The Operating System and Liminal Lab


Poem Hanger with el Palacio de Bellas Artes in the background

This week, Exit Strata is honored to bring you a guest post from Pilar Rodriguez Aranda, the seemingly tireless organizer from México who has worked with 100,000 Poets for Change founders Michael Rothenberg and Terri Carrion from the movement’s inception in 2011 to coordinate events in 23 cities in her home country — as well as to assist in the translation of materials produced by this outpouring of creative activism.

Each of these cities, in turn, boasts its own impressive calendar of events, all of which you can see (though not always in translation), on the 2012 100TPC blog: Acapulco, GuerreroCelaya, GuanajuatoChihuahua, ChihuahuaCiudad de México DFCiudad Juárez, ChihuahuaCiudad Nezahualcóyotl, Edo. de MéxicoCiudad Victoria, TamaulipasCuernavaca, MorelosDurango, Durango; Ensenada, Baja CaliforniaGuadalajara, JaliscoMazatlán, SinaloaMonterrey, Nuevo LeónMotozintla, ChiapasNaucalpan, Edo. de MéxicoPuerto Vallarta, JaliscoQuerétaro, QuerétaroSan Luis Potosí, San Luis PotosíSan Miguel de Allende, GuanajuatoTijuana, Baja CaliforniaToluca, Estado de MéxicoXalapa, Veracruz and Yautepec, Morelos.

I asked Pilar to tell her story, as well as to focus on the conditions specific to activism in México, and to talk about her intentions and aspirations for the growth of the 100TPC movement both there and worldwide, which she does with great passion and beauty below. Oh, and by the way… if you haven’t yet had a chance to read our introduction to this incredible series, or check out the feature on 100TPC in Volos, Greece, you should!

In 2009 I shared with some friends a wonderful experience1 I had while visiting an old friend in Los Angeles, CA. It was at Self Help Graphics, and a group of artists, writers and performance artists were commemorating 16 years of femicides in Ciudad Juárez, Chihuahua. There were only 30 or so, and we were all sitting in a circle. By the end of this moving ritual I was crying. I thought, why haven’t I had this kind of experiences in Mexico? That same night, one of the participants, theatre writer Josefina López invited us all to a meeting next day, where they would talk about a 40 day event she was organizing for March, 2010: A Prayer for Juarez. I went to the meeting and offered to organize something parallel in my hometown, Mexico City. Through my promoting and inviting others to join using the social web, by March there were events happening in many other cities, among them, Sydney, Barcelona, Montreal, Dallas, Albuquerque and Santa Fe, NM. In Mexico City, we had several things happening: workshops, film screenings, a one day event with theatre, poetry and music, an art exhibit, and so on. This action originated others, for example, in Sydney the activist group remains as Sydney Action for Juarez, and in New Mexico, artist Deborah Gavel has continued creating installations with this name; recently in Juarez they recreated the event with a new title: A Mantra for Juarez. From this experience, our collective Contra la Violencia, el Arte (Against Violence, Art), was born.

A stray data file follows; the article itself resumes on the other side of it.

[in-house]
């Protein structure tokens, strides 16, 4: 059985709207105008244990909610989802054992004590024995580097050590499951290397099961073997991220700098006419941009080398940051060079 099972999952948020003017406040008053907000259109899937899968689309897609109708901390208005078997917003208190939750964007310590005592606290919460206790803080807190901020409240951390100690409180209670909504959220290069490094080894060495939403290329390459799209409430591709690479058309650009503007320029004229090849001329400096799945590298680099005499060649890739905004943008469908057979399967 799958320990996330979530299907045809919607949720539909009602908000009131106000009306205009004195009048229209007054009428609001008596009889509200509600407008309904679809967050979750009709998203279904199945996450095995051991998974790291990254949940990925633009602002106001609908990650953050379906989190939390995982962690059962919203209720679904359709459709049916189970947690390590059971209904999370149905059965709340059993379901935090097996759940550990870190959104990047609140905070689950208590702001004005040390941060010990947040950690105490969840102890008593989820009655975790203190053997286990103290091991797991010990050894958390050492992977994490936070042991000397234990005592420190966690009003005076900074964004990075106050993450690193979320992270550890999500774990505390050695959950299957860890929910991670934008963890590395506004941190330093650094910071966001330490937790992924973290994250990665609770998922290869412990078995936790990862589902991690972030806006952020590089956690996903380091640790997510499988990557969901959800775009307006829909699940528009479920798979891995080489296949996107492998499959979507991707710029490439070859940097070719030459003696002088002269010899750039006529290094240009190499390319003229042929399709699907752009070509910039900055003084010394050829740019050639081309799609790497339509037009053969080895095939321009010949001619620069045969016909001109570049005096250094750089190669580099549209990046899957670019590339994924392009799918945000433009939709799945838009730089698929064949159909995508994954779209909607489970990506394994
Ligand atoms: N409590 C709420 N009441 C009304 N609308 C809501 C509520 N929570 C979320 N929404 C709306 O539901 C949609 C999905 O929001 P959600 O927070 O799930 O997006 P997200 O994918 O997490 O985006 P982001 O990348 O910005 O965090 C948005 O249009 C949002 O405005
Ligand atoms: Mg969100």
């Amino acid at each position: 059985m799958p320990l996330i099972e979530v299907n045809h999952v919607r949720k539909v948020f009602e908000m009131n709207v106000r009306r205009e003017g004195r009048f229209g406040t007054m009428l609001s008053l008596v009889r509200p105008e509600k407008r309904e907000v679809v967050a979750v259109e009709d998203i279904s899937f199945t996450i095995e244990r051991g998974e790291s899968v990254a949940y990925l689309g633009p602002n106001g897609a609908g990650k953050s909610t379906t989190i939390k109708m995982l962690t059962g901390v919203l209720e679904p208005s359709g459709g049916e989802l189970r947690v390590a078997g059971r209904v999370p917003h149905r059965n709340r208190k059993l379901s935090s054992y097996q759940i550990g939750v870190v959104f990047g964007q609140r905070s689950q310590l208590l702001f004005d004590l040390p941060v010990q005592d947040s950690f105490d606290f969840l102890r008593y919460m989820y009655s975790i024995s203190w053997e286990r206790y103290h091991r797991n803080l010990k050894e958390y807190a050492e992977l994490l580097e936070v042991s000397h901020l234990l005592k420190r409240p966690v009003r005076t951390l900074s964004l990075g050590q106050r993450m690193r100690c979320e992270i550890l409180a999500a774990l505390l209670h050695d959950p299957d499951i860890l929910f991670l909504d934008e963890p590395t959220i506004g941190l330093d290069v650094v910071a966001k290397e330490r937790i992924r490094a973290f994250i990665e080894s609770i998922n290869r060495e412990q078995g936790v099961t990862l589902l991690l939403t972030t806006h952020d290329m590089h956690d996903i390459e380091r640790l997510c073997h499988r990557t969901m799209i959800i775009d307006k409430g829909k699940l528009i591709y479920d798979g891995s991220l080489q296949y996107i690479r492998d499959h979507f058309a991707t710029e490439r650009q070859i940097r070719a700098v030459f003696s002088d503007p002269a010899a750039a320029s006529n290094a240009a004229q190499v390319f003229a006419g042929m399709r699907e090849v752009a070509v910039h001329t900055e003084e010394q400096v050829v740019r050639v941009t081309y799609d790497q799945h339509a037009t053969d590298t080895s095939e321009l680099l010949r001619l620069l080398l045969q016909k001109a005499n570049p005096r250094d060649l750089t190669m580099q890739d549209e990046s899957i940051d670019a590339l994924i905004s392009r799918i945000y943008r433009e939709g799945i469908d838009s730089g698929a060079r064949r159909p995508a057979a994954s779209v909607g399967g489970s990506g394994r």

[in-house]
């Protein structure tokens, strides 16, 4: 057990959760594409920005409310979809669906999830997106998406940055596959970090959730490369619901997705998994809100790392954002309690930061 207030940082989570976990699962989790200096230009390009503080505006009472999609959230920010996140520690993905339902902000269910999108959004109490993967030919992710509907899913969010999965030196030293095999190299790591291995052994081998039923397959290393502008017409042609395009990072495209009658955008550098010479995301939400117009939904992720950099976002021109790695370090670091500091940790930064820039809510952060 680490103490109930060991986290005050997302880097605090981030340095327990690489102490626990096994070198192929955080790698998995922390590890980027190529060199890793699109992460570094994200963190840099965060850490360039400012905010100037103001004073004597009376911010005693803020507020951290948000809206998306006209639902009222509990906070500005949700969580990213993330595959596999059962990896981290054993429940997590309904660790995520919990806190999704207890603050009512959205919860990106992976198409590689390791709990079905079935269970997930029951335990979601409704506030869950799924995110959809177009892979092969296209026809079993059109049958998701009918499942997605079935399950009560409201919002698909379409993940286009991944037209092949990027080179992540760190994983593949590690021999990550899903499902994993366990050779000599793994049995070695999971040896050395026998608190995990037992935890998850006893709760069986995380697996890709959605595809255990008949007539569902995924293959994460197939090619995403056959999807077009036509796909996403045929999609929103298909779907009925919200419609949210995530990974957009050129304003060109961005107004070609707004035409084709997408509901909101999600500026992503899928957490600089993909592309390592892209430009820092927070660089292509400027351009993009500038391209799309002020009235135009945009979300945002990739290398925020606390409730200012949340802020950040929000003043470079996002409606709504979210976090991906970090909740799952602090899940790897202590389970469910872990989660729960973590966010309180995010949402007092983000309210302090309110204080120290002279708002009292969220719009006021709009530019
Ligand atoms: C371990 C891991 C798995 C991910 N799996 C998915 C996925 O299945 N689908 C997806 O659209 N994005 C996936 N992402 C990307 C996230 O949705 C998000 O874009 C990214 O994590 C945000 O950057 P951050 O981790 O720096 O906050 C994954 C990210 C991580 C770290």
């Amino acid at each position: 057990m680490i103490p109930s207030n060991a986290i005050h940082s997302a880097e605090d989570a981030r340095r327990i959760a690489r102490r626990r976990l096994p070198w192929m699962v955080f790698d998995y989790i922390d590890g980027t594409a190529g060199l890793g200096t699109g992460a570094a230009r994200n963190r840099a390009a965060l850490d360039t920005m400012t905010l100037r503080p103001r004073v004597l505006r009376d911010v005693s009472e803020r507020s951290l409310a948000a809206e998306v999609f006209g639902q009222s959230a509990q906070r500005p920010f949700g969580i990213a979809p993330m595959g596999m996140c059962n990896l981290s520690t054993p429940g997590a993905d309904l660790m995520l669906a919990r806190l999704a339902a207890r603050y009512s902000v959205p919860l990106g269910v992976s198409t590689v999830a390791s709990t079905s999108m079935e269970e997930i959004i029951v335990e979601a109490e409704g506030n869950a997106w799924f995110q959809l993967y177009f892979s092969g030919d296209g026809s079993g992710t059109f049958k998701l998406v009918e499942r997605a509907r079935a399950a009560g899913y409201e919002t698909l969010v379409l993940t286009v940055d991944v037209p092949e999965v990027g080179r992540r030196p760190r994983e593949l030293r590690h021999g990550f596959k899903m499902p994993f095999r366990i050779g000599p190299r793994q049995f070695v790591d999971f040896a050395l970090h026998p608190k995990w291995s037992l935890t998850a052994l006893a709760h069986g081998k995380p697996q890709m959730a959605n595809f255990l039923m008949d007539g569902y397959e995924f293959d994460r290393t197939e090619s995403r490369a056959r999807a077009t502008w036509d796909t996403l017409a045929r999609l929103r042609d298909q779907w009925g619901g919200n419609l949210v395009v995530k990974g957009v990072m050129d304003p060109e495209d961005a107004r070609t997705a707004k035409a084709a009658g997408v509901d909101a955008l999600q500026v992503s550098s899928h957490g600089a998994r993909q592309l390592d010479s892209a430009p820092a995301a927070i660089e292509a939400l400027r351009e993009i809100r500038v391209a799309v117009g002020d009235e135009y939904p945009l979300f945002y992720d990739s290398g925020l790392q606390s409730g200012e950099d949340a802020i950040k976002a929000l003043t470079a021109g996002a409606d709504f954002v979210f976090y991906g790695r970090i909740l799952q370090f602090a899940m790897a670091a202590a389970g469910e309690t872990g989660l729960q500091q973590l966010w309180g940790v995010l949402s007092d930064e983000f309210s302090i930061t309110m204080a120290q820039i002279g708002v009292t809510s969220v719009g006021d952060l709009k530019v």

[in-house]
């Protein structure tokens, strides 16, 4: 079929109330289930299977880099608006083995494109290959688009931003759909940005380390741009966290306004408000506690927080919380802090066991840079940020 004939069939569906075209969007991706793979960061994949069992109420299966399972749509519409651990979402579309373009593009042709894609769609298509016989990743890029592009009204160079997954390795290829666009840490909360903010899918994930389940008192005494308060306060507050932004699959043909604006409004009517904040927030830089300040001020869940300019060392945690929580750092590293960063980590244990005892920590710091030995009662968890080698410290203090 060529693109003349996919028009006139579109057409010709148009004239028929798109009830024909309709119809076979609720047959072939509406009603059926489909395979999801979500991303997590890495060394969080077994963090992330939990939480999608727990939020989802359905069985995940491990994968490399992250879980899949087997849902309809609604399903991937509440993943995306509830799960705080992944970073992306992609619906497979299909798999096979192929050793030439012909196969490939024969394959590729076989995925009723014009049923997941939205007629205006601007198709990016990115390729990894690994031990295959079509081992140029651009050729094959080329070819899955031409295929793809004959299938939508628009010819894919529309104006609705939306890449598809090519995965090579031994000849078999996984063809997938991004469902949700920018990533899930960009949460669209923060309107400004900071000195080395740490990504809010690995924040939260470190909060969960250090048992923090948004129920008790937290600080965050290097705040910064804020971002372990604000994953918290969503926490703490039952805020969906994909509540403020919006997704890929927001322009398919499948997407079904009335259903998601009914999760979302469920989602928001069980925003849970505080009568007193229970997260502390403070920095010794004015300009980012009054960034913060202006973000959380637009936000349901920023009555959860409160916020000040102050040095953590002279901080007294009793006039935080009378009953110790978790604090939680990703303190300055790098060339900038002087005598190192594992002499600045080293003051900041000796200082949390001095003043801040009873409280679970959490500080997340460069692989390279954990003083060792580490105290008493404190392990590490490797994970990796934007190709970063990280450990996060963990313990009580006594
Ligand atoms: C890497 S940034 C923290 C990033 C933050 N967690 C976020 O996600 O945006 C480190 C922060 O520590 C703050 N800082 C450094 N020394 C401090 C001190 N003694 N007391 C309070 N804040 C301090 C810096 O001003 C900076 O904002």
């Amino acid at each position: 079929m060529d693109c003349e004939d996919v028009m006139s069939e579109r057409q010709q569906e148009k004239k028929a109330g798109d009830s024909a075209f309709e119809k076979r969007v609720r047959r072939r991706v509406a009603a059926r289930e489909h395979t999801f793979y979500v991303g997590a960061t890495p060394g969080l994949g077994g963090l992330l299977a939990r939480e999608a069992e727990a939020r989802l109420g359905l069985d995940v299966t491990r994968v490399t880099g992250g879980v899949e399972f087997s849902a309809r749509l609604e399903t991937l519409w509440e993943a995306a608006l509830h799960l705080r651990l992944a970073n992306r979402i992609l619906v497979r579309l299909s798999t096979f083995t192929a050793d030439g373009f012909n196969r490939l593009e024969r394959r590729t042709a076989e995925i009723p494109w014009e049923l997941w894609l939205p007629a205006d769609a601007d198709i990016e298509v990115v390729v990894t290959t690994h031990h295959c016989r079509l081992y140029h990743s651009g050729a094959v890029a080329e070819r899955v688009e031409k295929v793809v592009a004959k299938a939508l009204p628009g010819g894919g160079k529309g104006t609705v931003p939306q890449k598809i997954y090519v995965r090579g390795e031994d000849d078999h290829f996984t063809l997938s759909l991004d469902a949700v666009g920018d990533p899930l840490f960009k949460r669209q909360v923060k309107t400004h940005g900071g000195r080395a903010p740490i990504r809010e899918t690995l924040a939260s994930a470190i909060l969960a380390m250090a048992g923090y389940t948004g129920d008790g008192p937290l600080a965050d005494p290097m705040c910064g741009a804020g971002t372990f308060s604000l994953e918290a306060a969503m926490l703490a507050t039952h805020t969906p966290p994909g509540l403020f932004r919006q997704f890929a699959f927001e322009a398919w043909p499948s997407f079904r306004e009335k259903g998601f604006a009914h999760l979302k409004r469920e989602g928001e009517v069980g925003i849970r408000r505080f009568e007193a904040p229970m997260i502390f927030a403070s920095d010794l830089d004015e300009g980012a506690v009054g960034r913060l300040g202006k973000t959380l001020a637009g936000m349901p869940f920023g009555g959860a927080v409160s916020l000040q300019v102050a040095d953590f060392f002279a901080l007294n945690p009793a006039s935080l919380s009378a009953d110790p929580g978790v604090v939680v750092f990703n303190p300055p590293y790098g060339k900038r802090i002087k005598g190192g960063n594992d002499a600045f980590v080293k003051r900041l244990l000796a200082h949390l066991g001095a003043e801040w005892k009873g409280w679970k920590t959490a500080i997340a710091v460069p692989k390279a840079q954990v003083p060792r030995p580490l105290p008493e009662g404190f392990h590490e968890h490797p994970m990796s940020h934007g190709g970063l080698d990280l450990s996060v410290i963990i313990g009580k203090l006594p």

Citizens students, artists join in sharing their feelings related to the theme of femicides in Ciudad Juárez, Mexico City, March 2010

I tell you all this, because when I saw Michael Rothenberg’s invitation on Facebook, it just seemed a natural following for me, as a poet. So I responded, again thinking I would just be doing something in my home city. However, and perhaps because my work as translator means I am all day in front of a computer, I started inviting other poets, created a Mexico City blog, which later expanded to include all the country, and finished coordinating all of the Mexico events in the first edition of 100 TPC.
Our collective organized 3 poetic actions then, a poetry route across one of the main downtown pedestrian streets, an open mic that night at a local co-op, and a virtual call for poetic tweets, or “poetweets” (In Spanish we call them “poetuits”, a selection of which can be read here), which started days before, but received many on the actual September 24th.

Individually, having coordinated the Mexico site, helping translate many of the press releases Rothenberg and Carrion sent me, promoting the event through FB and Twitter, the best part for me was to step from the virtual to the real, and meeting this way so many other poets and activists.

We received support from the radio, and that also open other doors, as I really insisted (and continued to do so this year) that poetry doesn’t only belong to poets, but to all, so I opened the invitation to others who were not poets to organize and have an event. This way we had political organizations becoming part of this, and then hearing how great it had been for them to immerse themselves in reading poetry, or writing the “poetweets”, etcetera.